According to the definition of the European programme INTERREG, “Green and blue infrastructures are a strategically planned network of natural and semi-natural areas (coastal, marine and maritime for the blue infrastructures) with other environmental features designed and managed to deliver a wide range of ecosystem services.”

Green and blue infrastructures are intended to:

  • Improve the functioning of the ecosystem and the promotion of ecosystem services;
  • Promote the welfare and health of local communities;
  • Support the development of a green economy and the sustainable management of land and water. (INTERREG 2014)

For more information, please contact: aquacross.ip(at)unesco.org

Categories: News

UNESCO celebrates the power of mother languages to build peace and sustainability

Mon, 02/19/2018 - 14:01
imld_2018_news-c-rawpixel-shutterstock.jpg Rawpixel.com/Shutterstock.com 19 February 2018

Every two weeks a language disappears taking with it an entire cultural and intellectual heritage.

On International Mother Language Day 2018, celebrated every year on 21 February, UNESCO reiterates its commitment to linguistic diversity and invites its Member States to celebrate the day in as many languages as possible as a reminder that linguistic diversity and multilingualism are essential for sustainable development.

This year UNESCO also commemorates the 70th anniversary of the Universal Declaration of Human Rights and its bold statement that ‘no discrimination can be made on the basis of language’ and celebrates its translation into more than 500 languages. This is also supported in the 1960 Convention against Discrimination in Education which prohibits any discriminatory practices in education, notably discrimination based on language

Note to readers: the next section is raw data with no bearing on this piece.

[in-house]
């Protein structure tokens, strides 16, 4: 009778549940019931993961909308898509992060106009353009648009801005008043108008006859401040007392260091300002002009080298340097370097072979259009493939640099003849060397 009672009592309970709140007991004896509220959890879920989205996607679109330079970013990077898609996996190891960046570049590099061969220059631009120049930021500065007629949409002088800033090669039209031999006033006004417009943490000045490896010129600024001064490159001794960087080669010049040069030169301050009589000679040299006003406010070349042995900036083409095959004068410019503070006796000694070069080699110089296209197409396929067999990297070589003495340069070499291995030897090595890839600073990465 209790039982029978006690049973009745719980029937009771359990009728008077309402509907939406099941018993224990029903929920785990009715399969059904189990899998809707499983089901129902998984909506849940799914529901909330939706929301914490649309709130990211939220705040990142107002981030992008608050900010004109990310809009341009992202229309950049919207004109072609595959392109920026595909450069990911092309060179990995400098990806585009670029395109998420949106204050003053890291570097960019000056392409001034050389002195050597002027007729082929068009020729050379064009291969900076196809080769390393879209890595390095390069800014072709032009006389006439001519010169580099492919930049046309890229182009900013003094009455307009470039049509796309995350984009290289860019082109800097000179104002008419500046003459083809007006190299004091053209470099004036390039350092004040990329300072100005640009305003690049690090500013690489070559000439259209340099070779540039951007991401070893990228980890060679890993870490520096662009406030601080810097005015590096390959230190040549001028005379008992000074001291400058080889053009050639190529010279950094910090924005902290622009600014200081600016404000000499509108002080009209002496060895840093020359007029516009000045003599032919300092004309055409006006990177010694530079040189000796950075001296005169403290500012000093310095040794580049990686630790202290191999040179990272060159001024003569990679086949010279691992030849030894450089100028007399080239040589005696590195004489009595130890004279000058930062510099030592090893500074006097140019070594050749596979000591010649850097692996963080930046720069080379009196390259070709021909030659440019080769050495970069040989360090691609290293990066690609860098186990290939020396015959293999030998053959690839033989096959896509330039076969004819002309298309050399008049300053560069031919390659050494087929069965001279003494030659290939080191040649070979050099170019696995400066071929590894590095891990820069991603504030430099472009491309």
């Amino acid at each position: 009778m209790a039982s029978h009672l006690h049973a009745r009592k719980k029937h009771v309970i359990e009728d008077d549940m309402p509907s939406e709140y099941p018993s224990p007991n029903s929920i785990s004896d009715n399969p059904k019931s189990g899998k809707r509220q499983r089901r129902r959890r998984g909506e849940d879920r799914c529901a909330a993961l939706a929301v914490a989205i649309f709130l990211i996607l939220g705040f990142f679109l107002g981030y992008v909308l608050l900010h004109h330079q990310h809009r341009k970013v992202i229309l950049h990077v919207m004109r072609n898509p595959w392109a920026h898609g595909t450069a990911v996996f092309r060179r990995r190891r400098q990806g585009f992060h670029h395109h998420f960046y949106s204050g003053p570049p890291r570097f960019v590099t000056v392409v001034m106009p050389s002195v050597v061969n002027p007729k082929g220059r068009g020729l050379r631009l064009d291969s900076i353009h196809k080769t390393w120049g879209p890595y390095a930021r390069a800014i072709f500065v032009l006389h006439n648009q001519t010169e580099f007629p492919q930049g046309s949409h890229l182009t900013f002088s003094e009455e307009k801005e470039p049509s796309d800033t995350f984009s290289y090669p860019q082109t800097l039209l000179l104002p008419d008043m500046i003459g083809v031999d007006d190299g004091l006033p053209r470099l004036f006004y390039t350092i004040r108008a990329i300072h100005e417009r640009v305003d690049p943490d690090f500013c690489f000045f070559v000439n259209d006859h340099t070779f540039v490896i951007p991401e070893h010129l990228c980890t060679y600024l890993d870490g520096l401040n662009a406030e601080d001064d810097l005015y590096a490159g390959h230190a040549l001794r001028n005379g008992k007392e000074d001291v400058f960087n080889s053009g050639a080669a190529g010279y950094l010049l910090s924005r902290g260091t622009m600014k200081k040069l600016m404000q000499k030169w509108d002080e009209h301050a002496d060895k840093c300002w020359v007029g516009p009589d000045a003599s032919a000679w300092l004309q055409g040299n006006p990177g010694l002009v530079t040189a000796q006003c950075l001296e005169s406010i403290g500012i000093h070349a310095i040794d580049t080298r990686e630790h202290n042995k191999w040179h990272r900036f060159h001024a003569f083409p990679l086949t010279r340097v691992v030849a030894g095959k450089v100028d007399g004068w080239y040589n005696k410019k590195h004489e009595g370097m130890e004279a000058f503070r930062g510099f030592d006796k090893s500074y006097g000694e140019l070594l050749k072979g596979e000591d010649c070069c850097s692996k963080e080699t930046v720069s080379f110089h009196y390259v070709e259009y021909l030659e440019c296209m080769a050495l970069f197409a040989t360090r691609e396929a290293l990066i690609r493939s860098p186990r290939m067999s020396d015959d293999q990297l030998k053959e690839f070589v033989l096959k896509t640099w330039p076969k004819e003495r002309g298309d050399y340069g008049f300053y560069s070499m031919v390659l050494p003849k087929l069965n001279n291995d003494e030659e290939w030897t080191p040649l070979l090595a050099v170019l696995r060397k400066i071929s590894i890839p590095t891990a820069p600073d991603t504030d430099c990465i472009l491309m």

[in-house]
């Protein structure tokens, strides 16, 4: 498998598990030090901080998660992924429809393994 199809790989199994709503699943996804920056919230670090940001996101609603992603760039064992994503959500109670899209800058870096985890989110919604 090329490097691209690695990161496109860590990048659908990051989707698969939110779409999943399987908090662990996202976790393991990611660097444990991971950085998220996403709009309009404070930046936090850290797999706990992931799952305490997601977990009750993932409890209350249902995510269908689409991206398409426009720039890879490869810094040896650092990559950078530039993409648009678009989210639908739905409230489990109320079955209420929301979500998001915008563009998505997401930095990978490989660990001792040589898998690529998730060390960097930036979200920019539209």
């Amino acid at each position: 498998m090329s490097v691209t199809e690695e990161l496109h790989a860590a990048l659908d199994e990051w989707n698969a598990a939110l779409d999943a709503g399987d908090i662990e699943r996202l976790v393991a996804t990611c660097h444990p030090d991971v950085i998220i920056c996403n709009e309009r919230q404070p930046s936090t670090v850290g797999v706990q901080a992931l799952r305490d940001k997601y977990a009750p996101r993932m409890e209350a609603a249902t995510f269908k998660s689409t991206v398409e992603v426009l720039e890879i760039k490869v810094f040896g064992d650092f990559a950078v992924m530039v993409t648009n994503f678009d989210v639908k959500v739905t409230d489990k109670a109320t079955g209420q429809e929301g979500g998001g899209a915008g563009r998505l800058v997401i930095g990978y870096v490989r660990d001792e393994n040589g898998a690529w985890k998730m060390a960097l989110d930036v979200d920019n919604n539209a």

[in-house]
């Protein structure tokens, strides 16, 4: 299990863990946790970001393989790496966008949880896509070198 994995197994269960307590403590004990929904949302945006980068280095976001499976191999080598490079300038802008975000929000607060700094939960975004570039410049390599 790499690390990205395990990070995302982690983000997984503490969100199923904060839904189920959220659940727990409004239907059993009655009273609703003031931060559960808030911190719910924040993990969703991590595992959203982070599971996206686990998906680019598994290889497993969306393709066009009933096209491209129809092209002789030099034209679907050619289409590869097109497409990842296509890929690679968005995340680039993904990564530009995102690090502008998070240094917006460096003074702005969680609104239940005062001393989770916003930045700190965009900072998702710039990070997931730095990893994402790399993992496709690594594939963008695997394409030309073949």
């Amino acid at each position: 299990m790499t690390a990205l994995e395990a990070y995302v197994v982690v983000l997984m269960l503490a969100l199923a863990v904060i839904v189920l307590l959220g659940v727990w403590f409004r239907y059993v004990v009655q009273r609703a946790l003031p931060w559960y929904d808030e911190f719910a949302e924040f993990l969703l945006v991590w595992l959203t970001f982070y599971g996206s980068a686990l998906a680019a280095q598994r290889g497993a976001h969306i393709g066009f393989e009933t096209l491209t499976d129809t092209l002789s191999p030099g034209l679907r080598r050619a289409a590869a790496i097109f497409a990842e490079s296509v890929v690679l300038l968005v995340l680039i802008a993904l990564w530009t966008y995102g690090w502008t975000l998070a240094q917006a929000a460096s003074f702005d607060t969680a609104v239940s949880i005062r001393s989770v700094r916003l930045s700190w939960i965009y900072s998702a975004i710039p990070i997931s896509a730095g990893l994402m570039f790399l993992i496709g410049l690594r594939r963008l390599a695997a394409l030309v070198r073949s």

UNESCO Director-General Audrey Azoulay in her message for the day said: “A language is far more than a means of communication; it is the very condition of our humanity. Our values, our beliefs and our identity are embedded within it. It is through language that we transmit our experiences, our traditions and our knowledge. The diversity of languages reflects the incontestable wealth of our imaginations and ways of life.”

UNESCO has been celebrating International Mother Language Day for nearly 20 years with the aim of preserving linguistic diversity and promoting mother tongue-based multilingual education.

Importance of mother tongue in education  

Linguistic diversity is increasingly threatened as more and more languages disappear. Globally 40 per cent of the population does not have access to an education in a language they speak or understand. Nevertheless, progress is being made in mother tongue-based multilingual education with growing understanding of its importance, particularly in early schooling, and more commitment to its development in public life.